Why Chinese and Japanese are different from other Asians? 

Comparison of Cultural Dimensions (US, China, S. Korea, Japan, and Taiwan)

In general, far eastern Asian countries such as China, Korea, Japan, and Taiwan are known for their collectivistic, hierarchical, and uncertainty avoidant national culture that are contrasting to individualistic, horizontal, and uncertainty tolerate culture of the United States. 

National culture theorist Hofstede introduced five cultural dimensions: power distance, individualism, masculinity/femininity, uncertainty avoidance, and long-term orientation, and his studies have specified national cultures with multidimensional indices: power distance, individualism, masculinity, uncertainty avoidance, and long-term orientation (Hofstede, 1994, 2001). Figure 1 presents comparisons of five cultural indices of the U.S., China, South Korea, Japan, and Taiwan.  

Figure 1. Comparisons of Hoftede's Cultural Dimensions of the U.S., China, S. Korea, Japan, and Taiwan.

Note: Adapted from Hofestede’s cultural dimension indices (http://geert-hofstede.com/, Retrieved on Oct. 2012)

PDI: Power distance

IDV: Individualism

MAS: Masculinity / Femininity

UAI: Uncertainty avoidance

LTO: Long term orientation

According to Hofstede’s contemporary cultural dimension indices, China, South Korea, Japan, and Taiwan have high power distance and low individualism that are contrast to the U.S. culture. This fact may indicate that employees in those Asian countries accept a hierarchical order and live in a collectivistic society that emphasizes strong work interactions or social relationships. 

However, Chinese culture has a contrasting dimension to other Asian countries: much lower uncertainty avoidance than any other Asian countries, and even than the U.S. Hofstede explains that China’s very low uncertainty avoidance may come from the fact that the majority (70–80 percent) of Chinese businesses tend to be small to medium-sized and family-owned, which contributes to being adaptable and entrepreneurial (see http://geert-hofstede.com/china.html).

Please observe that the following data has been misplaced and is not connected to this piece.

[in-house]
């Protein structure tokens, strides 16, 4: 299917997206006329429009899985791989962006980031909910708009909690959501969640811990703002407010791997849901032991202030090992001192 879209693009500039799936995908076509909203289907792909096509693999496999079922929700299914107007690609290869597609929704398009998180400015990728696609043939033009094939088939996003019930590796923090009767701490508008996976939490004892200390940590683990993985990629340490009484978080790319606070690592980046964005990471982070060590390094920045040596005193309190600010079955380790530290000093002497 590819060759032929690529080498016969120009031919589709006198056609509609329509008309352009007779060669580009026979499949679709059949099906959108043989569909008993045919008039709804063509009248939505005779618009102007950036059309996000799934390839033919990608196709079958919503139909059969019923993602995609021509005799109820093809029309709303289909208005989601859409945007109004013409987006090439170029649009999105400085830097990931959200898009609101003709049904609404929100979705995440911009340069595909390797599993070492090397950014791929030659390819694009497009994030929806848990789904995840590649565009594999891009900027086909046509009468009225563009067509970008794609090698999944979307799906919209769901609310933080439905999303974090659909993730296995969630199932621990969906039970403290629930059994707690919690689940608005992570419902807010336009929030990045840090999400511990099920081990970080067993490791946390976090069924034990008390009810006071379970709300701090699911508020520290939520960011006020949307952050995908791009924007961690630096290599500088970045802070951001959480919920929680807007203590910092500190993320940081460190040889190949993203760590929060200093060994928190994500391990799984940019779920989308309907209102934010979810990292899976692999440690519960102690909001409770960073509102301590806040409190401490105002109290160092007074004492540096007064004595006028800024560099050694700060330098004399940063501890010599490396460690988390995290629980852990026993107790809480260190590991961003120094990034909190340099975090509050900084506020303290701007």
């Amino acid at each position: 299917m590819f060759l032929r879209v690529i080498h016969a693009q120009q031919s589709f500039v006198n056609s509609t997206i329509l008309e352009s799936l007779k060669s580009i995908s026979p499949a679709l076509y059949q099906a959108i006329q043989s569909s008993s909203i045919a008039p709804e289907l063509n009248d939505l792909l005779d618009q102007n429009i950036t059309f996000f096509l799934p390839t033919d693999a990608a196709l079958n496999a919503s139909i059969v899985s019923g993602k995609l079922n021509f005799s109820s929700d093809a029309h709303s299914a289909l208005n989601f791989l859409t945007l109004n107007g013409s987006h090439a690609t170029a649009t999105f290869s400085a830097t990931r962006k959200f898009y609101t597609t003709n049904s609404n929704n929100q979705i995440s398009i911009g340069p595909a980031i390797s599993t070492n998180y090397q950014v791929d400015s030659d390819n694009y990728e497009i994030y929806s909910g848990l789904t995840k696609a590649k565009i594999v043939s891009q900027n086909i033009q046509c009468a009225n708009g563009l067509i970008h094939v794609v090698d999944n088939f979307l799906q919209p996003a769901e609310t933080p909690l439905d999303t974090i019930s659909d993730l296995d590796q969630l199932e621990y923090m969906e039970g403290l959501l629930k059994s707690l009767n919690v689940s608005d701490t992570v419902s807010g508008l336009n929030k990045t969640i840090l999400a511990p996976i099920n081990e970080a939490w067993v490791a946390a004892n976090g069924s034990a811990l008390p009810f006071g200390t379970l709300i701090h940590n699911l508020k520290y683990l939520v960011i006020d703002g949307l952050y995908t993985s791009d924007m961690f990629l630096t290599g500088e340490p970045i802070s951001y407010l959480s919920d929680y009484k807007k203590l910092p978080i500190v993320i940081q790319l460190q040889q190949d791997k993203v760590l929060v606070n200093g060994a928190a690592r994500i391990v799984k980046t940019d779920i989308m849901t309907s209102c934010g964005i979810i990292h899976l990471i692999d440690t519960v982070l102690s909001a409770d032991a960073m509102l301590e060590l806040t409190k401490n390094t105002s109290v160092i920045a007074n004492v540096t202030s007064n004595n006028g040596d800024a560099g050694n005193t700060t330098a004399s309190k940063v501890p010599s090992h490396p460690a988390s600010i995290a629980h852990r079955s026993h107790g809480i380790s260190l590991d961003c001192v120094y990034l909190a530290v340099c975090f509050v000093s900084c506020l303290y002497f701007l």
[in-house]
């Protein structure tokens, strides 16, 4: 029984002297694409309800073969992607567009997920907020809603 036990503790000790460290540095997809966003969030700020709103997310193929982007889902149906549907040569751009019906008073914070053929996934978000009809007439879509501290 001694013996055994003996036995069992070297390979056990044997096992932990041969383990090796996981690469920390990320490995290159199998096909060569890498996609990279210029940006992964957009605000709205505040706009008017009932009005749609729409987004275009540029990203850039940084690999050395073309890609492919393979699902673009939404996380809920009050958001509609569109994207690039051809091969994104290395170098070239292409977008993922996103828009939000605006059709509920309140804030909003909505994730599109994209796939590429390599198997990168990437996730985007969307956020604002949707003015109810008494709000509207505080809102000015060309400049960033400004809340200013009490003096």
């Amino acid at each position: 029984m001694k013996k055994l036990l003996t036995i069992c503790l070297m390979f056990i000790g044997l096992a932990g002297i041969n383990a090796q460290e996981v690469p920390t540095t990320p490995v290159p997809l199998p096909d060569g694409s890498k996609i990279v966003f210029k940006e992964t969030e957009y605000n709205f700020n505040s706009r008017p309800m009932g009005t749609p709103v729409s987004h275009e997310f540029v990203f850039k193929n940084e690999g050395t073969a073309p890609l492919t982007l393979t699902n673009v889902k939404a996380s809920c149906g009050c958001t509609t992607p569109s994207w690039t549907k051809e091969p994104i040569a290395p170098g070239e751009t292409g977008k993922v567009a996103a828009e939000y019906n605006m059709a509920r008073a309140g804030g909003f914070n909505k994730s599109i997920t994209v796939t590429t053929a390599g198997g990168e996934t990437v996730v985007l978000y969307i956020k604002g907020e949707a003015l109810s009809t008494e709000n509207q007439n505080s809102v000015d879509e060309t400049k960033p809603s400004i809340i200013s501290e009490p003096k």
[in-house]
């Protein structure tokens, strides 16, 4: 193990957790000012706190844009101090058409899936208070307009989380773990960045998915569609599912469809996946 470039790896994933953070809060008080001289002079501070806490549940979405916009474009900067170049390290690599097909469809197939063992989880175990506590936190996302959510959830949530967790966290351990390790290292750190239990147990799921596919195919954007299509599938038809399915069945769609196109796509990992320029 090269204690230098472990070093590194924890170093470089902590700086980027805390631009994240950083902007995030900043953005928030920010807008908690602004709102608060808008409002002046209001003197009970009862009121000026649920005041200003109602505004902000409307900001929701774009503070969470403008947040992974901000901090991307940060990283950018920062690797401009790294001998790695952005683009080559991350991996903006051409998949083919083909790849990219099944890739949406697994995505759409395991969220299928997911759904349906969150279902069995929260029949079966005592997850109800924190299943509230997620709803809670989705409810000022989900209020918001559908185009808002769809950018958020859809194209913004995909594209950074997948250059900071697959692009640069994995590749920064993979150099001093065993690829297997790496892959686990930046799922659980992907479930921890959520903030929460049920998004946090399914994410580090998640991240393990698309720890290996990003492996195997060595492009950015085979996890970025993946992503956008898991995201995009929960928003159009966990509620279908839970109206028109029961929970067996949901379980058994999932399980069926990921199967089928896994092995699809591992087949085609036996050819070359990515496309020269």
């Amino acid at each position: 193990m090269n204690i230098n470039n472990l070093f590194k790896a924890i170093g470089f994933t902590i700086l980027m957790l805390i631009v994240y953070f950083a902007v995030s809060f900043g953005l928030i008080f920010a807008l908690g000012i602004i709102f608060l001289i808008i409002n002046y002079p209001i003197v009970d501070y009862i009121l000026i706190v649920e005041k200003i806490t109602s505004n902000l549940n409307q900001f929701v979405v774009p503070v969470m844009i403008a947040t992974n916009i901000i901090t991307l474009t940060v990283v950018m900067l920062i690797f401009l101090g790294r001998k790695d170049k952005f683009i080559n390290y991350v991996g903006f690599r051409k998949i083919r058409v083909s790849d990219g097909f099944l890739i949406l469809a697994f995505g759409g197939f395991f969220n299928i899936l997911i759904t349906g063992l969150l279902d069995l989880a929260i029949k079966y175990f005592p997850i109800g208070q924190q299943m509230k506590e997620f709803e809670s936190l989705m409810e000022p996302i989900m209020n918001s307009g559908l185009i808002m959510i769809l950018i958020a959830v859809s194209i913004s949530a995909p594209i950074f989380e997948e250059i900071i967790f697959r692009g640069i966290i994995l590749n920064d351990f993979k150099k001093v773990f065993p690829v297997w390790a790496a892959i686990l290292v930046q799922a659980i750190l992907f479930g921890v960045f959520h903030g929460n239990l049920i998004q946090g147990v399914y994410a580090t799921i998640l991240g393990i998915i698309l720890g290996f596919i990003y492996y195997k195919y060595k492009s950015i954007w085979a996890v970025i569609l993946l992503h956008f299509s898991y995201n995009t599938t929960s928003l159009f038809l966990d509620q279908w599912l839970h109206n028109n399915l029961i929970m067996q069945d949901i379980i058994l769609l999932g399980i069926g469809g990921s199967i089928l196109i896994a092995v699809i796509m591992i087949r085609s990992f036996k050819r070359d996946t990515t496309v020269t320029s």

On the individualism dimension, Japan scores 46 that is lower than the U.S. but much higher than any other Asian countries. This may indicate that Japanese employees are experienced as collectivistic by Western standards and experienced as individualistic by Asian standard. The most popular explanation for this is that Japanese more emphasizes their individual choice of in-group relationship than inherent situations such as family or their local community   (see http://geert-hofstede.com/japan.html).


Hofstede, G. (1994). The business of international business is culture. International Business Review, 3(1), 1-14.

Hofstede, G. (2001). Culture's consequences: Comparing values, behaviors, institutions, and organizations across nations: Sage Pubns.



All right reserved by Jeonghwan Choi (2012) Nov. 06, Integral Leadership Center (http://leadershipcenter.tistory.com). 


Posted by Jeonghwan Choi

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